Wednesday, April 18, 2012

Code to Joy Book Review

If you’re a flexible thinker, a self-help aficionado, intrigued by new approaches to solving life’s problems and eager to move toward daily, stable happiness, Code to Joy may be your new cup of tea. If your mind is already full of other  successful approaches to increasing the joy in your life, there may not be room for this full-to-capacity teapot of a book.

George Pratt and Peter Lambrou, psychologists and innovative thinkers, have developed a specific four-step approach to rediscover the happiness that they believe we are all designed to experience. The first step, identify your strongest self-limiting beliefs, feels familiar to readers who have experienced therapy or high levels of self-awareness. However, the authors focus on energy psychology rather than cognitive psychology, a more traditional approach for treatment of anxiety and depression. "Energy Psychology (EP) is a family of evidence supported modalities that balance, restore and improve human functioning by combining physical interventions (using the acupuncture system, the chakras and other ancient systems of healing) with modern cognitive interventions such as imagery-based exposure therapy."*

Starting with step two, rebalance your body’s energy system and prepare it for repatterning, the advocated process emphasizes the significance of the biofield, “a conductive medium that overlaps and integrates body and mind together.” The authors introduce and explain the science of energy psychology: body polarity, the electromagnetic field of the body, meridians, and chakras.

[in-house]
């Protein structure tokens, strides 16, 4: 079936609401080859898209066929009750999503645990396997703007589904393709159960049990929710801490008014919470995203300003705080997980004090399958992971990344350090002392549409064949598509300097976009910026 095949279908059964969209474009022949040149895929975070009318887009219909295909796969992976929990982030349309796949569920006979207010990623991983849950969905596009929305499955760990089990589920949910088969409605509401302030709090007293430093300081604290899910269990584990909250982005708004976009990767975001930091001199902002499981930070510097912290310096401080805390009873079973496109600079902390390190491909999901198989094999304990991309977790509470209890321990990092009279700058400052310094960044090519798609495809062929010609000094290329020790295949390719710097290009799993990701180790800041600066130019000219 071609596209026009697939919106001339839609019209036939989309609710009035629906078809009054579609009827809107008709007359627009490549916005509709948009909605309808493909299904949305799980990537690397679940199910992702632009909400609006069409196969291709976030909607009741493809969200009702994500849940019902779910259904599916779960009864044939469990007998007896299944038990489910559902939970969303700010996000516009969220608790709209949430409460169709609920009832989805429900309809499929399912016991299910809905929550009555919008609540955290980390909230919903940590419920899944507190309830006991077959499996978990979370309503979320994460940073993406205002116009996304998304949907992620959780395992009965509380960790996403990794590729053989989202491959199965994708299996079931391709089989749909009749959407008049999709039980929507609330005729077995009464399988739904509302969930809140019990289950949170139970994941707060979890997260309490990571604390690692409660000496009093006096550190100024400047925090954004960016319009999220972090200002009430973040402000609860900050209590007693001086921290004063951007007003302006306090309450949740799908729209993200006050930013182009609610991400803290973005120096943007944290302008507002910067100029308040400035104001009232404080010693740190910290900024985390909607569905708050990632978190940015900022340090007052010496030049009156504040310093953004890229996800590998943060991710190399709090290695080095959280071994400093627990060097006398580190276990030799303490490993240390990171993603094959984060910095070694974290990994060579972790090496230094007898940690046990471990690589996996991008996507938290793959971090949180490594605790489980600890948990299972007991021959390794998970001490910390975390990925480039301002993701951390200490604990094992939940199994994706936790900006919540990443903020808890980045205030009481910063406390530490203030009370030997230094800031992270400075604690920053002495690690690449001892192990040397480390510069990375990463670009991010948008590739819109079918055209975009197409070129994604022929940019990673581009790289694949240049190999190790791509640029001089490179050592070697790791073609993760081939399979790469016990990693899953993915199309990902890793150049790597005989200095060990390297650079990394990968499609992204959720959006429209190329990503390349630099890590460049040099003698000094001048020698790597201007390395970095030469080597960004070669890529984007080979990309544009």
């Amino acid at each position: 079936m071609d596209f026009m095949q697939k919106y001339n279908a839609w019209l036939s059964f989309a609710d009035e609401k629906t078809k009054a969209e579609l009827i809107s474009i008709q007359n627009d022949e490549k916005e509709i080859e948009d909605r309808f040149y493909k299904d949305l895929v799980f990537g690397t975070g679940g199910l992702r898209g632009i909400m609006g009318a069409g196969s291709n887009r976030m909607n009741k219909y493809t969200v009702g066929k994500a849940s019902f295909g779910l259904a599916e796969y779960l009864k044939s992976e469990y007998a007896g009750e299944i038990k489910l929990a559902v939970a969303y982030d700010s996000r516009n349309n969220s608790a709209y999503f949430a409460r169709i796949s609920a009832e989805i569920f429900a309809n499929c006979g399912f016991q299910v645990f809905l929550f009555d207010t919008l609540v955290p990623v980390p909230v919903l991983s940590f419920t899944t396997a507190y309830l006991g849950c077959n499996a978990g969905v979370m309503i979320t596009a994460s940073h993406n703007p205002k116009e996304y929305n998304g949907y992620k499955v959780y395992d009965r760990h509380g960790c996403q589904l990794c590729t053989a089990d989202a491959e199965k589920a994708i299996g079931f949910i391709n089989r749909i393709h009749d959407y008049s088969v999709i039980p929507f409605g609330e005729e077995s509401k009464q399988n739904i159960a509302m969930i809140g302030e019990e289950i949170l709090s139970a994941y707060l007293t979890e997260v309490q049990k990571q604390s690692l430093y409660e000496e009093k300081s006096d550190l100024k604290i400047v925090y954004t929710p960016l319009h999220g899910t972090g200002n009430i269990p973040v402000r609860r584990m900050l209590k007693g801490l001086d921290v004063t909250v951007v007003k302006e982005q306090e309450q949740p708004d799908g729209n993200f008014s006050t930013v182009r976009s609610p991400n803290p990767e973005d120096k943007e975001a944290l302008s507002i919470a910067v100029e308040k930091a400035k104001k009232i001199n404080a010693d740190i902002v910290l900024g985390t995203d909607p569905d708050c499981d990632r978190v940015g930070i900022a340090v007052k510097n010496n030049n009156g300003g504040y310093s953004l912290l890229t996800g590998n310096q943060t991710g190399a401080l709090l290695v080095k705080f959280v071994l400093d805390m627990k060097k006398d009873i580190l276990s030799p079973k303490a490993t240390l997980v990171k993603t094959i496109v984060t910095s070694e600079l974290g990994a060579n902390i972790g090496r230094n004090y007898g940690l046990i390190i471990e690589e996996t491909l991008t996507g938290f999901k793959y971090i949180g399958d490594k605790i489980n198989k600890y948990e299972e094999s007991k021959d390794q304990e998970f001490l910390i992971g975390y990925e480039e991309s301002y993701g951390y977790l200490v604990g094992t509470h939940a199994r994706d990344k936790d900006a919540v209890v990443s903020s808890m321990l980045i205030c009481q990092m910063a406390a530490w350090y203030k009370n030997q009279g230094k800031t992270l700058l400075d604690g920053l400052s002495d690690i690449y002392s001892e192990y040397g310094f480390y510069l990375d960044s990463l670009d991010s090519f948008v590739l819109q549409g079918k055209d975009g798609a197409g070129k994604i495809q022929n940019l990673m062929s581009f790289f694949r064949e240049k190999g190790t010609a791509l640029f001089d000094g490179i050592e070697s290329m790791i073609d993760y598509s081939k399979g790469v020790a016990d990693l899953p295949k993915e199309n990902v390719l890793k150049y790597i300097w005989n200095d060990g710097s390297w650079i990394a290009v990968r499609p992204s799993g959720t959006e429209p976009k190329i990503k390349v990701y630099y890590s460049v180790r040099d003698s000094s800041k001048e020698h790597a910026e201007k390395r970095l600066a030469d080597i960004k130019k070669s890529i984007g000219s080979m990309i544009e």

Step three, release negative beliefs and install new empowering beliefs in their place, can feel comfortable to cognitive therapy buffs, because the techniques are similar to dismissing negative thoughts and substituting new realistic thoughts. To ensure that the results of the first three steps are deep and long-lasting, step 4, describes regular refreshing of previously suggested techniques such as crosshand breathing, balancing polarity, and visualization. Code to Joy contains interesting and unusual ideas for getting happy, putting together a unique approach that combines aspects of yoga, hypnotic communication, psychology, kinesthetics. The book contains diagrams along with clear explanations of the how-to’s:  crosshand breathing, alternate nostril breathing, and grounding, for example. 

As a believer in self-help, I’m confident interested readers can follow the four steps easily. It might be more fun and productive to go through the process with a like-minded friend. As you know, with any learning, disciplined practice is required — and more easily acquired when you’re committed to the process with a buddy.

The book’s elaborations about the anatomy of the brain and energy psychology left me with a wandering, wondering mind. Do I really need to understand this? If I do, I would have liked better instructions for using the “Notes” at the back of the book — and an index. If I don’t need to know, then perhaps the explanations could have been shorter and snappier.

 Readers may be as successful with the energy psychology approach as the authors' 45,000 successful patients, but from my experience as a psychologist, one size, one approach doesn't fit all, whether it's fitness, diet, therapy, or a self-help book. However, if this fits your style and need, you'll find Code to Joy fascinating.

* From the web site of the Association for Comprehensive Energy Psychology

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1 comment:

  1. You are so right - one plan doesn't work for all people. I hope the RIGHT readers find this book, the ones that will truly benefit from what it offers.

    Thanks for being on the tour.


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